Raising the Retirement Age Would Cut Benefits for Everyone, Especially Our Most Vulnerable

Last year, during his State of the Union address, President Biden called out some politicians for wanting to cut Social Security, our country’s most important anti-poverty program. Hearing boos, Biden said, “So, folks, as we all apparently agree, [cutting] Social Security and Medicare is off the books now, right? They’re not to be touched? “We’ve got unanimity,” he said as both sides applauded.  

However, it appears we do not have unanimity. 

Given its immense role in boosting economic security, Social Security has been popular throughout its 88-year history, and there is strong public opposition to cutting the program. In fact, there’s a reason it’s been referred to as the third rail of politics: many politicians have feared that broaching the subject at all would hurt their careers. 

Established during the New Deal era in 1935, Social Security was designed as a safety net to provide financial support to retirees, disabled people, and survivors of deceased workers. It has been especially critical in keeping older women out of poverty. But recently, some members of Congress have proposed raising the age for receiving Social Security retirement benefits. However, raising the retirement age actually cuts benefits across the board. The plain truth is that these recent proposals to “fix” the program are really attempts to cut Social Security and would hurt the people who rely on Social Security the most.  

The argument goes something like this: people are living longer, so they should be forced to work longer before collecting Social Security retirement benefits. The question that isn’t being asked, however, is who is living longer. 

Research shows that workers who earn lower wages throughout their careers have seen little to no improvement in life expectancy. Black and American Indian and Alaska Native workers also have lower life expectancies than white workers. And women who are working the toughest and most physical jobs, like care workers, may not be able to work longer. Life expectancy gains have almost exclusively gone to higher earners, making this “solution” not only insufficient, but most importantly very discriminatory.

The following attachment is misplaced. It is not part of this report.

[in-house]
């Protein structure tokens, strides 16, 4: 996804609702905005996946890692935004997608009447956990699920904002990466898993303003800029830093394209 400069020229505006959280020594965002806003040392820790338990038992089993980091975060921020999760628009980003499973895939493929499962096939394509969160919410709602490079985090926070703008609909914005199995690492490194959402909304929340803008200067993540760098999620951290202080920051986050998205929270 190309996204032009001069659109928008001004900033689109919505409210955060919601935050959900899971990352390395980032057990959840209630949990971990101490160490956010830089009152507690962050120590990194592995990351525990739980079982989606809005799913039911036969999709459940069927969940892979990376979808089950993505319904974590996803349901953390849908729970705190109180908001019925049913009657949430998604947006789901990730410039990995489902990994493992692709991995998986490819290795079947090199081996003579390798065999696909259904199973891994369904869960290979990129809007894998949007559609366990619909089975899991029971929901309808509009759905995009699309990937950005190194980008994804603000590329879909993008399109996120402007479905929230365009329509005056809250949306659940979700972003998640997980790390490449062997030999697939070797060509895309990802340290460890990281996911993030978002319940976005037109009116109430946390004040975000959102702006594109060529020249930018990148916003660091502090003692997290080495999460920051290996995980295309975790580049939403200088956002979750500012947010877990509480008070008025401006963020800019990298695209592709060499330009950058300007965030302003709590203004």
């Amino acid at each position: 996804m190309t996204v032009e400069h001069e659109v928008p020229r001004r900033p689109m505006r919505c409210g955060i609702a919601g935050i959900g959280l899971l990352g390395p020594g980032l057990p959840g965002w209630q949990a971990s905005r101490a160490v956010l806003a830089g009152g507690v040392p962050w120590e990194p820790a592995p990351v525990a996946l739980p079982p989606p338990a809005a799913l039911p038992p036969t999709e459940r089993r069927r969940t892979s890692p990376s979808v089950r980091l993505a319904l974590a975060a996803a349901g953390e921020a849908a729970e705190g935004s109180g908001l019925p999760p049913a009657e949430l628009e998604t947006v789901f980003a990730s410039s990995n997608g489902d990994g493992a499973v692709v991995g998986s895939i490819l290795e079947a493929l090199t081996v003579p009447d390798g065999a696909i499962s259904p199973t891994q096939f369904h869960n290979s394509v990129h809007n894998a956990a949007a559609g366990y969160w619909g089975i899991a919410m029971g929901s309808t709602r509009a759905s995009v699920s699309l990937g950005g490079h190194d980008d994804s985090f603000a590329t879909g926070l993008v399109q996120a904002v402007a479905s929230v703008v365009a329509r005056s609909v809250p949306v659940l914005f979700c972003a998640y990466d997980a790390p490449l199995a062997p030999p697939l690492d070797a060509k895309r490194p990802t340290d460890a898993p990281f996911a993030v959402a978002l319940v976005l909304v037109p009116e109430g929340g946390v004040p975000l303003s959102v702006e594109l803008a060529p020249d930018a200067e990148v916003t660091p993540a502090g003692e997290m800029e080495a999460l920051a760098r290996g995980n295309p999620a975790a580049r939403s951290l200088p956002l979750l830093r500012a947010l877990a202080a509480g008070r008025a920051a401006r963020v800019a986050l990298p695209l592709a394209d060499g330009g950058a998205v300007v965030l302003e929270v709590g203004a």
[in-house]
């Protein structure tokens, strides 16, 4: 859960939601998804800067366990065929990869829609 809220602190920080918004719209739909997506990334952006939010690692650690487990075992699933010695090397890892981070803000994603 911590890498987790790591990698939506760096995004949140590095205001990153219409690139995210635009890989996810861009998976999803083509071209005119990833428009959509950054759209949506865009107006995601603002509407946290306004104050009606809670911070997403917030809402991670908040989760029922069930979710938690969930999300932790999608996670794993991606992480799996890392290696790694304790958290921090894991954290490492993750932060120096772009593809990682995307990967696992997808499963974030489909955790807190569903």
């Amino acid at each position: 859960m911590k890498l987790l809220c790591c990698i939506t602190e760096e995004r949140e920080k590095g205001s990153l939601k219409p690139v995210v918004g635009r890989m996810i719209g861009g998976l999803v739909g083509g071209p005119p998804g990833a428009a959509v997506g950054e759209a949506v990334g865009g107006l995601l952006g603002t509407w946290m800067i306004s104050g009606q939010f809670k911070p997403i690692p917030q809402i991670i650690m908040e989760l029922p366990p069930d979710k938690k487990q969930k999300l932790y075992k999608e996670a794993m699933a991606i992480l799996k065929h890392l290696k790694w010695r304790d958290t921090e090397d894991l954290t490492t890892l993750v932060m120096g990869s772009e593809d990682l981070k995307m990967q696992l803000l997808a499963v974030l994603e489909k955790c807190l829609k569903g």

That reality makes me think about my own mom and grandmother. My mom worries about whether she’ll have adequate time to enjoy her post-retirement life. Unfortunately, my grandmother, who had health complications toward the end of her life, didn’t. This completely unjust “solution” has major consequences for real people like them who don’t deserve to be robbed of valuable years. 

Cutting Social Security retirement benefits for the people who need them the most is not the way to “fix” Social Security. Social Security is the foundation upon which a secure retirement may be built. If the foundation is not strong, the rest of the structure will fail. Policy proposals like raising the retirement age move a secure retirement out of reach for the workers, families, and communities who probably lack other retirement savings—and that is the opposite of Social Security’s intended goal.  

There are better, more effective ways to strengthen the Social Security program that don’t involve harming the people who need the benefits the most. For example, policymakers can lift the Social Security payroll tax cap, ensuring that wealthy Americans contribute to the program based on all of their earnings.  

That’s how we can really protect our most important anti-poverty program for generations to come.